Dallas' Book Report: Confessions of A Failed Egoist by Trevor Blake

Portland is home to a lot of things: America's oldest rose test garden; Powell's City of Books: the largest independent book store in the country; a disproportionate population of liberal white people; and Trevor Blake—author of Confessions Of A Failed Egoist. Get ready for a wild ride, because this book ranges on topics from used bookstores to the sex lives of disabled people—all from the murky lens of an egoist viewpoint.

So how can I sum up this book? I don't think I entirely can. Even the author himself does not know at times what he is trying to say, but I will give it the old college try. Confessions Of A Failed Egoist is a discombobulated read that confounds as much as it captivates. Once started, it is near impossible to put down; to start is a fools' errand and the latter point of not being able to not put it down? This book is a frustratingly fun read. For the record, frustrating does not equate with being bad, on the contrary. This book is filled with fast and funny writing that slaughters just about every sacred cow of Western Civilization—and I hope you like burgers because Trevor Blake kills said cow with the kind of gusto and glee that only an egoist can provide. Confessions Of A Failed Egoist is like going into a candy store and seeing every pretty crimson-red candy apple and chocolate drop, only to be told by the candyman that “These sweet treats are MINE.”

The mother of the question is, what is an egoist? While reading this book, sometimes I believed that even the author did not know (hence the Failed Egoist part). And that is okay because Confessions Of A Failed Egoist never admits that it is building its foundation on the coherent philosophical ground. The author declares that the book is better to read out loud to get the gist of it all. Well, Trevor Blake, you got me—caught me red-handed! I barely read this book in an undertone, and yeah, your admonition was correct. Some essays were as confusing, and the mental befuddlement would have been abated if read out loud. But that would only help part of the way because this book also requires the reader to have a thesaurus-like knowledge of the English language as well.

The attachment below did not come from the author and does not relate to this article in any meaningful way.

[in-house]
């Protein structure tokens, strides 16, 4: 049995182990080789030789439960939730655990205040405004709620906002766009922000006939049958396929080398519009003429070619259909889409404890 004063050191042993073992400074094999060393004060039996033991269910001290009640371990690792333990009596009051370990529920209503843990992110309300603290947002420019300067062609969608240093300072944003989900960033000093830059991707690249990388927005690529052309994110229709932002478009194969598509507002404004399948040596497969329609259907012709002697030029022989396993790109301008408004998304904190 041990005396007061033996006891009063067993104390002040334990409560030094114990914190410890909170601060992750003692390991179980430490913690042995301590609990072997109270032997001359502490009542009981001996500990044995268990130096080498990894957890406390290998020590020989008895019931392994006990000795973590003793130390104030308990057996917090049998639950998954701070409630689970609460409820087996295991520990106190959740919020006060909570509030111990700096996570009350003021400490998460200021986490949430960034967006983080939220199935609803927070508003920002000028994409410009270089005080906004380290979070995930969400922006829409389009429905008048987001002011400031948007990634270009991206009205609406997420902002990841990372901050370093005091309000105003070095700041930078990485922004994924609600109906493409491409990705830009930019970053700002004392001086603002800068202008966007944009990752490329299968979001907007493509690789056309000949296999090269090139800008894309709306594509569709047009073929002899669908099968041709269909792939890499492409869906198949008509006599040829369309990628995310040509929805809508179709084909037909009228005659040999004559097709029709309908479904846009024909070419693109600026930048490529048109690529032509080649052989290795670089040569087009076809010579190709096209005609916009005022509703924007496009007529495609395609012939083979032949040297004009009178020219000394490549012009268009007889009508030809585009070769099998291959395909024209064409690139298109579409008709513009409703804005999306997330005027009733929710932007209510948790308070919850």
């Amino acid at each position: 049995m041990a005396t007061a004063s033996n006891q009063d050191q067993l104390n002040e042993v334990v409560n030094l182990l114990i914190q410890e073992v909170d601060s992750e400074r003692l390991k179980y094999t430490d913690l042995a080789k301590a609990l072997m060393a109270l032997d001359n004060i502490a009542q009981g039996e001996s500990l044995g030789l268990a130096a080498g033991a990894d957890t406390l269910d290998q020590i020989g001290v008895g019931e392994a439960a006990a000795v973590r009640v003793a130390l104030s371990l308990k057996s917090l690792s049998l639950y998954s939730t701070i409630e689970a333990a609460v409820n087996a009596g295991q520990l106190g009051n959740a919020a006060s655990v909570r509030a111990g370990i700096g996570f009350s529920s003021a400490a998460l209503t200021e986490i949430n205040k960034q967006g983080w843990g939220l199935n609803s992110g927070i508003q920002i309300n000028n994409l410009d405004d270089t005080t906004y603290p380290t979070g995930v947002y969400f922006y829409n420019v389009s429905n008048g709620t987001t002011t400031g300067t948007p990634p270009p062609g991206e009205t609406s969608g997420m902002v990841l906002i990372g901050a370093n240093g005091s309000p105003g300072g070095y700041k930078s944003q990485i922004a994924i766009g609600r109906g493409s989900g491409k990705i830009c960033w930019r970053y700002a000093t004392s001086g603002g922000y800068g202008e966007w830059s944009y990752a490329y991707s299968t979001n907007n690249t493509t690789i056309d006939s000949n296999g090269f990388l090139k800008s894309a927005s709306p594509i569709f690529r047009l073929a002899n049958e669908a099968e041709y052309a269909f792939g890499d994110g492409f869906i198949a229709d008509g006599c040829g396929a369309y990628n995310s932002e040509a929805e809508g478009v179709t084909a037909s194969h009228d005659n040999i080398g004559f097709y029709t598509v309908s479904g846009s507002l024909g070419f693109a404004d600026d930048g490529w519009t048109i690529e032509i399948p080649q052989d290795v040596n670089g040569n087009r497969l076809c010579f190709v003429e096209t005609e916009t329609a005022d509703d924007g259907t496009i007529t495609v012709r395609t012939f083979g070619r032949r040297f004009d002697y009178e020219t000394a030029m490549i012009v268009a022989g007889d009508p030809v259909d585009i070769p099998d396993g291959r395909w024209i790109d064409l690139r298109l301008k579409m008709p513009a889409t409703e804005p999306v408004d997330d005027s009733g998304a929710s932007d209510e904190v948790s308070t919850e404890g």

I also made the mistake of reading it in sequential order. Confessions Of A Failed Egoist seems like its more at home as
a coffee table book. The kind of book one picks up to read its many disparate essays, peering into what the selfish mind of an egoist is like. Pick up like a literary Hors d'oeuvre, read, and learn a little something. Just make sure that the guest at the coffee table is not a liberal, conservative, anarchist, feminist, Muslim, Christian, objectivist, vegan, or socialist, etc.

Actually, to be on the safe side and avoiding the old torch-and-pitchfork routine, you probably should not have this book be the centerpiece of your coffee table. It is not often that I read a book where the author goes out of their way to piss off everyone and have no one in mind as an audience—even other egoists. But then again, isn't that the fun of the philosophy in the first place? At least that's what I got out of it.


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